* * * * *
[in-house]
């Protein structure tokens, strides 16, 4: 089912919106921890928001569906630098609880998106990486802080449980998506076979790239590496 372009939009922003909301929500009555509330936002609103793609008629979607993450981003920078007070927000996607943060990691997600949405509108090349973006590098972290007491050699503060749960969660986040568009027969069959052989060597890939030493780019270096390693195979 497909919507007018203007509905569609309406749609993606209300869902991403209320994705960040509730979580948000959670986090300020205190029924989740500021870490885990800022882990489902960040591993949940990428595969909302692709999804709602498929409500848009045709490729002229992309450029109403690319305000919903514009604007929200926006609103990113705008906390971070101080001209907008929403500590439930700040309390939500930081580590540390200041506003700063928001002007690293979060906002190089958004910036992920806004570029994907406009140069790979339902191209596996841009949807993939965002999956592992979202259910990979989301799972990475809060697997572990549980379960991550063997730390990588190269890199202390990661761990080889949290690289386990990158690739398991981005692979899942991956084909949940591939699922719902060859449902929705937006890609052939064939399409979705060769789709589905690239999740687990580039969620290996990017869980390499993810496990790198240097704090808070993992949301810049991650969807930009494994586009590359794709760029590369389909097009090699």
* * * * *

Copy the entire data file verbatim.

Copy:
[in-house]
């Protein structure tokens, strides 16, 4: 089912919106921890928001569906630098609880998106990486802080449980998506076979790239590496 372009939009922003909301929500009555509330936002609103793609008629979607993450981003920078007070927000996607943060990691997600949405509108090349973006590098972290007491050699503060749960969660986040568009027969069959052989060597890939030493780019270096390693195979 497909919507007018203007509905569609309406749609993606209300869902991403209320994705960040509730979580948000959670986090300020205190029924989740500021870490885990800022882990489902960040591993949940990428595969909302692709999804709602498929409500848009045709490729002229992309450029109403690319305000919903514009604007929200926006609103990113705008906390971070101080001209907008929403500590439930700040309390939500930081580590540390200041506003700063928001002007690293979060906002190089958004910036992920806004570029994907406009140069790979339902191209596996841009949807993939965002999956592992979202259910990979989301799972990475809060697997572990549980379960991550063997730390990588190269890199202390990661761990080889949290690289386990990158690739398991981005692979899942991956084909949940591939699922719902060859449902929705937006890609052939064939399409979705060769789709589905690239999740687990580039969620290996990017869980390499993810496990790198240097704090808070993992949301810049991650969807930009494994586009590359794709760029590369389909097009090699």